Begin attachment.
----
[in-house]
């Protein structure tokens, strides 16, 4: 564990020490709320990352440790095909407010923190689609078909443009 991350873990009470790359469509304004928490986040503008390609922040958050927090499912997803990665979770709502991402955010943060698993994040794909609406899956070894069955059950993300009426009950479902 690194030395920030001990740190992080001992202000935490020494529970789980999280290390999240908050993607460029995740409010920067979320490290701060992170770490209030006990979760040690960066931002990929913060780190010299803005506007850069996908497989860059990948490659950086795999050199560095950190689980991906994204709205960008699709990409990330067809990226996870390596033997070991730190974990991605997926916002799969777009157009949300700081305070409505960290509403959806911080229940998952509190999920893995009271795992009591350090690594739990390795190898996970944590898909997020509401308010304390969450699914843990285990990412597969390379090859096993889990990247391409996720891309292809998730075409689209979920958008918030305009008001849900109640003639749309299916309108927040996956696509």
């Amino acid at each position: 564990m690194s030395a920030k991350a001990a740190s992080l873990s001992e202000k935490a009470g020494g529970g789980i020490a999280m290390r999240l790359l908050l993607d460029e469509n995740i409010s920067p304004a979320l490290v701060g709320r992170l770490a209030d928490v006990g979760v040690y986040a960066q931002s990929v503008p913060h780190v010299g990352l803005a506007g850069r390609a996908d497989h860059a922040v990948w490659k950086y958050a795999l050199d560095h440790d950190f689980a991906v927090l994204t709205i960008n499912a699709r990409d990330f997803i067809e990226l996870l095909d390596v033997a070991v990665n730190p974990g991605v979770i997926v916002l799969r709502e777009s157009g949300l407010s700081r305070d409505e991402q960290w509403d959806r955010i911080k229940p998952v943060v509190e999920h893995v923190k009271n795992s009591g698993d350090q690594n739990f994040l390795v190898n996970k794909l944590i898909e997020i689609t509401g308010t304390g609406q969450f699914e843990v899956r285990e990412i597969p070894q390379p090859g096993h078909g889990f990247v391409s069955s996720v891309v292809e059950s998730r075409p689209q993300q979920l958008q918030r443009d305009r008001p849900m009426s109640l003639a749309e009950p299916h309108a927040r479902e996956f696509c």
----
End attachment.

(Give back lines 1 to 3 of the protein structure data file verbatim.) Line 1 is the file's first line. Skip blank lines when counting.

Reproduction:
[in-house]
């Protein structure tokens, strides 16, 4: 564990020490709320990352440790095909407010923190689609078909443009 991350873990009470790359469509304004928490986040503008390609922040958050927090499912997803990665979770709502991402955010943060698993994040794909609406899956070894069955059950993300009426009950479902 690194030395920030001990740190992080001992202000935490020494529970789980999280290390999240908050993607460029995740409010920067979320490290701060992170770490209030006990979760040690960066931002990929913060780190010299803005506007850069996908497989860059990948490659950086795999050199560095950190689980991906994204709205960008699709990409990330067809990226996870390596033997070991730190974990991605997926916002799969777009157009949300700081305070409505960290509403959806911080229940998952509190999920893995009271795992009591350090690594739990390795190898996970944590898909997020509401308010304390969450699914843990285990990412597969390379090859096993889990990247391409996720891309292809998730075409689209979920958008918030305009008001849900109640003639749309299916309108927040996956696509």
């Amino acid at each position: 564990m690194s030395a920030k991350a001990a740190s992080l873990s001992e202000k935490a009470g020494g529970g789980i020490a999280m290390r999240l790359l908050l993607d460029e469509n995740i409010s920067p304004a979320l490290v701060g709320r992170l770490a209030d928490v006990g979760v040690y986040a960066q931002s990929v503008p913060h780190v010299g990352l803005a506007g850069r390609a996908d497989h860059a922040v990948w490659k950086y958050a795999l050199d560095h440790d950190f689980a991906v927090l994204t709205i960008n499912a699709r990409d990330f997803i067809e990226l996870l095909d390596v033997a070991v990665n730190p974990g991605v979770i997926v916002l799969r709502e777009s157009g949300l407010s700081r305070d409505e991402q960290w509403d959806r955010i911080k229940p998952v943060v509190e999920h893995v923190k009271n795992s009591g698993d350090q690594n739990f994040l390795v190898n996970k794909l944590i898909e997020i689609t509401g308010t304390g609406q969450f699914e843990v899956r285990e990412i597969p070894q390379p090859g096993h078909g889990f990247v391409s069955s996720v891309v292809e059950s998730r075409p689209q993300q979920l958008q918030r443009d305009r008001p849900m009426s109640l003639a749309e009950p299916h309108a927040r479902e996956f696509c």